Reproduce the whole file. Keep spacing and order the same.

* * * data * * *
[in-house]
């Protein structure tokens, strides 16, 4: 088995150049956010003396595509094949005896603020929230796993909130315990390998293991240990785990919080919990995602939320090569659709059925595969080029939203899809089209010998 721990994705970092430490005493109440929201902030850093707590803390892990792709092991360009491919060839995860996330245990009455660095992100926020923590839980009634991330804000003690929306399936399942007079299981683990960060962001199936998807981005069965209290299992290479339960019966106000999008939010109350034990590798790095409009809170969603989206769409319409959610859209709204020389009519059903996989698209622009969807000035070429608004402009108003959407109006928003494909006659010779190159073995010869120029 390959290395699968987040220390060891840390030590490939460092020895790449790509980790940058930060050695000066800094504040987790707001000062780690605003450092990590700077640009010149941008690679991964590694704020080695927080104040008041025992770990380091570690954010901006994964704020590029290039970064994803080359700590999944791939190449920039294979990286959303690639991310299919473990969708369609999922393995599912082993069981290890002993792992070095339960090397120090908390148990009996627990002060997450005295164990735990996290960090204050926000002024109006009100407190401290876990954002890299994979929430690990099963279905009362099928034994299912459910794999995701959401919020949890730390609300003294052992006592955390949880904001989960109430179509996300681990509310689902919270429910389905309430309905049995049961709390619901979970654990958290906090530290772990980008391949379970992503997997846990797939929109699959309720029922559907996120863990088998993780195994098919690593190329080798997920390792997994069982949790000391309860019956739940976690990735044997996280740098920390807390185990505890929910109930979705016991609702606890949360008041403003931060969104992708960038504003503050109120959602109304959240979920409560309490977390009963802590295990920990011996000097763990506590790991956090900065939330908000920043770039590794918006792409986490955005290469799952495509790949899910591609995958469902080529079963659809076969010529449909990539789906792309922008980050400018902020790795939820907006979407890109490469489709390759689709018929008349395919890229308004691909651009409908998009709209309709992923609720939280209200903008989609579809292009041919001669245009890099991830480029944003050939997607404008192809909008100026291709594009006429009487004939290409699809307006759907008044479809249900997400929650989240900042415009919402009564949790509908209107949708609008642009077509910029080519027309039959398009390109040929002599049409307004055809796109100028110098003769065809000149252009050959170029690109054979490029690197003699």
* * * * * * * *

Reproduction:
[in-house]
């Protein structure tokens, strides 16, 4: 088995150049956010003396595509094949005896603020929230796993909130315990390998293991240990785990919080919990995602939320090569659709059925595969080029939203899809089209010998 721990994705970092430490005493109440929201902030850093707590803390892990792709092991360009491919060839995860996330245990009455660095992100926020923590839980009634991330804000003690929306399936399942007079299981683990960060962001199936998807981005069965209290299992290479339960019966106000999008939010109350034990590798790095409009809170969603989206769409319409959610859209709204020389009519059903996989698209622009969807000035070429608004402009108003959407109006928003494909006659010779190159073995010869120029 390959290395699968987040220390060891840390030590490939460092020895790449790509980790940058930060050695000066800094504040987790707001000062780690605003450092990590700077640009010149941008690679991964590694704020080695927080104040008041025992770990380091570690954010901006994964704020590029290039970064994803080359700590999944791939190449920039294979990286959303690639991310299919473990969708369609999922393995599912082993069981290890002993792992070095339960090397120090908390148990009996627990002060997450005295164990735990996290960090204050926000002024109006009100407190401290876990954002890299994979929430690990099963279905009362099928034994299912459910794999995701959401919020949890730390609300003294052992006592955390949880904001989960109430179509996300681990509310689902919270429910389905309430309905049995049961709390619901979970654990958290906090530290772990980008391949379970992503997997846990797939929109699959309720029922559907996120863990088998993780195994098919690593190329080798997920390792997994069982949790000391309860019956739940976690990735044997996280740098920390807390185990505890929910109930979705016991609702606890949360008041403003931060969104992708960038504003503050109120959602109304959240979920409560309490977390009963802590295990920990011996000097763990506590790991956090900065939330908000920043770039590794918006792409986490955005290469799952495509790949899910591609995958469902080529079963659809076969010529449909990539789906792309922008980050400018902020790795939820907006979407890109490469489709390759689709018929008349395919890229308004691909651009409908998009709209309709992923609720939280209200903008989609579809292009041919001669245009890099991830480029944003050939997607404008192809909008100026291709594009006429009487004939290409699809307006759907008044479809249900997400929650989240900042415009919402009564949790509908209107949708609008642009077509910029080519027309039959398009390109040929002599049409307004055809796109100028110098003769065809000149252009050959170029690109054979490029690197003699």